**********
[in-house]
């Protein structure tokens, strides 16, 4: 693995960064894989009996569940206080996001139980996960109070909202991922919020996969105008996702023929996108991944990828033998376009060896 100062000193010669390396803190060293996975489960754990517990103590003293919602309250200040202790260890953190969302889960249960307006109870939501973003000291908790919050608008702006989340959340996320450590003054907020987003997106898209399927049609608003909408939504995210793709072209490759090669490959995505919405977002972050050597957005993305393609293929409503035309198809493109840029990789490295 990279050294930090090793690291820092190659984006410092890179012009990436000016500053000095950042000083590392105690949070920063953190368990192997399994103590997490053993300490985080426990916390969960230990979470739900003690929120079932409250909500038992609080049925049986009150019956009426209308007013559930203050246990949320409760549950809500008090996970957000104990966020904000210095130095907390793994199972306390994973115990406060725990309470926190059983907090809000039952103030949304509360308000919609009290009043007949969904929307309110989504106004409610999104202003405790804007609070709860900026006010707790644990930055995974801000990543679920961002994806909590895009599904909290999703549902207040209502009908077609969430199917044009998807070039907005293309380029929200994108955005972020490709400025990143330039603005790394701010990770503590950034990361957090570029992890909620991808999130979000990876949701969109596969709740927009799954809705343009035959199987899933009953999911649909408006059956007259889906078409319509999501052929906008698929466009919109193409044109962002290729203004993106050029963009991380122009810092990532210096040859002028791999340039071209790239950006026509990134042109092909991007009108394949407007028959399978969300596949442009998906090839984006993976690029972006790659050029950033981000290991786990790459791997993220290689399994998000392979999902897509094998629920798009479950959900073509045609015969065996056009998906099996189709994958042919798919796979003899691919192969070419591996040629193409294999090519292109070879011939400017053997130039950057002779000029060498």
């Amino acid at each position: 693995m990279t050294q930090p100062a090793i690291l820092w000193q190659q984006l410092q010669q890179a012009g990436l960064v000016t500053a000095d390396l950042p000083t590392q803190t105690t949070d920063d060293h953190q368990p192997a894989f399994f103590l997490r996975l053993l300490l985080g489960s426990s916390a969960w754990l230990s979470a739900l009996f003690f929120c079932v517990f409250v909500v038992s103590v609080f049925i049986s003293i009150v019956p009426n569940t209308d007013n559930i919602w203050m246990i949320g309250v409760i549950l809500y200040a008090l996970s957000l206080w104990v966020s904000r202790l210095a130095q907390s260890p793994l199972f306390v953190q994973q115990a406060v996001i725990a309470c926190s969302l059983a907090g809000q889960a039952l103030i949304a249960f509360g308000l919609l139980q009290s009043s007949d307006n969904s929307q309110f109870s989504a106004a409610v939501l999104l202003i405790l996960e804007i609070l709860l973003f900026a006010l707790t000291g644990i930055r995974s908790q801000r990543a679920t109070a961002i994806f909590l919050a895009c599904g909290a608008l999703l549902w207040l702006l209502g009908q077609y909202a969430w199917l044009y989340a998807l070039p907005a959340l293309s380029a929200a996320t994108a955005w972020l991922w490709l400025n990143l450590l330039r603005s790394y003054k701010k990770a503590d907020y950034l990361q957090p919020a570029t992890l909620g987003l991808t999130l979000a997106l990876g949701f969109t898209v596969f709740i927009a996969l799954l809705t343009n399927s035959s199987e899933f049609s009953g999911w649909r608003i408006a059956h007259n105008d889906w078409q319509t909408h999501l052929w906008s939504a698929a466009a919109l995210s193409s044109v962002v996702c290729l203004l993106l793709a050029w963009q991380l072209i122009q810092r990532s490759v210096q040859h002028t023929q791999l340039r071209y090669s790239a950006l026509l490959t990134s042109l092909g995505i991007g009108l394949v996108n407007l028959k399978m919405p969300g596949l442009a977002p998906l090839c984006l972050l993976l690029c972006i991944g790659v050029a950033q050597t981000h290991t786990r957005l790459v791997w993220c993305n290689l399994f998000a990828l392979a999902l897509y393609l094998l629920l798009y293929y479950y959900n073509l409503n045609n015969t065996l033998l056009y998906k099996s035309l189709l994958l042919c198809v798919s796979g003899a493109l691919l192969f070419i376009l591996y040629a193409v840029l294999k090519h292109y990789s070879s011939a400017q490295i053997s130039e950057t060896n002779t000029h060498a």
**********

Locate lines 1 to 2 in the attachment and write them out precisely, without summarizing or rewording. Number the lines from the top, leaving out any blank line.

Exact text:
[in-house]
């Protein structure tokens, strides 16, 4: 693995960064894989009996569940206080996001139980996960109070909202991922919020996969105008996702023929996108991944990828033998376009060896 100062000193010669390396803190060293996975489960754990517990103590003293919602309250200040202790260890953190969302889960249960307006109870939501973003000291908790919050608008702006989340959340996320450590003054907020987003997106898209399927049609608003909408939504995210793709072209490759090669490959995505919405977002972050050597957005993305393609293929409503035309198809493109840029990789490295 990279050294930090090793690291820092190659984006410092890179012009990436000016500053000095950042000083590392105690949070920063953190368990192997399994103590997490053993300490985080426990916390969960230990979470739900003690929120079932409250909500038992609080049925049986009150019956009426209308007013559930203050246990949320409760549950809500008090996970957000104990966020904000210095130095907390793994199972306390994973115990406060725990309470926190059983907090809000039952103030949304509360308000919609009290009043007949969904929307309110989504106004409610999104202003405790804007609070709860900026006010707790644990930055995974801000990543679920961002994806909590895009599904909290999703549902207040209502009908077609969430199917044009998807070039907005293309380029929200994108955005972020490709400025990143330039603005790394701010990770503590950034990361957090570029992890909620991808999130979000990876949701969109596969709740927009799954809705343009035959199987899933009953999911649909408006059956007259889906078409319509999501052929906008698929466009919109193409044109962002290729203004993106050029963009991380122009810092990532210096040859002028791999340039071209790239950006026509990134042109092909991007009108394949407007028959399978969300596949442009998906090839984006993976690029972006790659050029950033981000290991786990790459791997993220290689399994998000392979999902897509094998629920798009479950959900073509045609015969065996056009998906099996189709994958042919798919796979003899691919192969070419591996040629193409294999090519292109070879011939400017053997130039950057002779000029060498």